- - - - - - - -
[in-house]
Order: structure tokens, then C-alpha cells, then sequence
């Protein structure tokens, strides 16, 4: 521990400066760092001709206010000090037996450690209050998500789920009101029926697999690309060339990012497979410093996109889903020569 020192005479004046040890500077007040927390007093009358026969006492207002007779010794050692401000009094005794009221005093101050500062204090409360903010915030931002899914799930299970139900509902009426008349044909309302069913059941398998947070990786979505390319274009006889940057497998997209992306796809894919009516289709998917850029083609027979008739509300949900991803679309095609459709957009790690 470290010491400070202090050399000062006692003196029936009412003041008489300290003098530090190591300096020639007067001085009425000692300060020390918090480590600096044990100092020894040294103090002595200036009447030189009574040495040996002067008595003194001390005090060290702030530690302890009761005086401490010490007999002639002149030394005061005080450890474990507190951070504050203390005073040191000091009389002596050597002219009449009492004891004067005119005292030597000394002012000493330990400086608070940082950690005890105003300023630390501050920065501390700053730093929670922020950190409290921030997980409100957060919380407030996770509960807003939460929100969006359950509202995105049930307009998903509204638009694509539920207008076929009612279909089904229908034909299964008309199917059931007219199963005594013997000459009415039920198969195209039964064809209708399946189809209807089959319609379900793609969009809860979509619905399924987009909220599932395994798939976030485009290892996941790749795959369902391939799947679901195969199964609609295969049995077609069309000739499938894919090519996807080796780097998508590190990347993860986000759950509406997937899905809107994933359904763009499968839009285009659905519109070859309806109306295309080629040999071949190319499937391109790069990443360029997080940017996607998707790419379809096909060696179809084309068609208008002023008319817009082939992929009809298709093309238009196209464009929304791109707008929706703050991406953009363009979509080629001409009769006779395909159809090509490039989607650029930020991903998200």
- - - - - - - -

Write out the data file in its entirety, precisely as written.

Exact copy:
[in-house]
Order: structure tokens, then C-alpha cells, then sequence
């Protein structure tokens, strides 16, 4: 521990400066760092001709206010000090037996450690209050998500789920009101029926697999690309060339990012497979410093996109889903020569 020192005479004046040890500077007040927390007093009358026969006492207002007779010794050692401000009094005794009221005093101050500062204090409360903010915030931002899914799930299970139900509902009426008349044909309302069913059941398998947070990786979505390319274009006889940057497998997209992306796809894919009516289709998917850029083609027979008739509300949900991803679309095609459709957009790690 470290010491400070202090050399000062006692003196029936009412003041008489300290003098530090190591300096020639007067001085009425000692300060020390918090480590600096044990100092020894040294103090002595200036009447030189009574040495040996002067008595003194001390005090060290702030530690302890009761005086401490010490007999002639002149030394005061005080450890474990507190951070504050203390005073040191000091009389002596050597002219009449009492004891004067005119005292030597000394002012000493330990400086608070940082950690005890105003300023630390501050920065501390700053730093929670922020950190409290921030997980409100957060919380407030996770509960807003939460929100969006359950509202995105049930307009998903509204638009694509539920207008076929009612279909089904229908034909299964008309199917059931007219199963005594013997000459009415039920198969195209039964064809209708399946189809209807089959319609379900793609969009809860979509619905399924987009909220599932395994798939976030485009290892996941790749795959369902391939799947679901195969199964609609295969049995077609069309000739499938894919090519996807080796780097998508590190990347993860986000759950509406997937899905809107994933359904763009499968839009285009659905519109070859309806109306295309080629040999071949190319499937391109790069990443360029997080940017996607998707790419379809096909060696179809084309068609208008002023008319817009082939992929009809298709093309238009196209464009929304791109707008929706703050991406953009363009979509080629001409009769006779395909159809090509490039989607650029930020991903998200």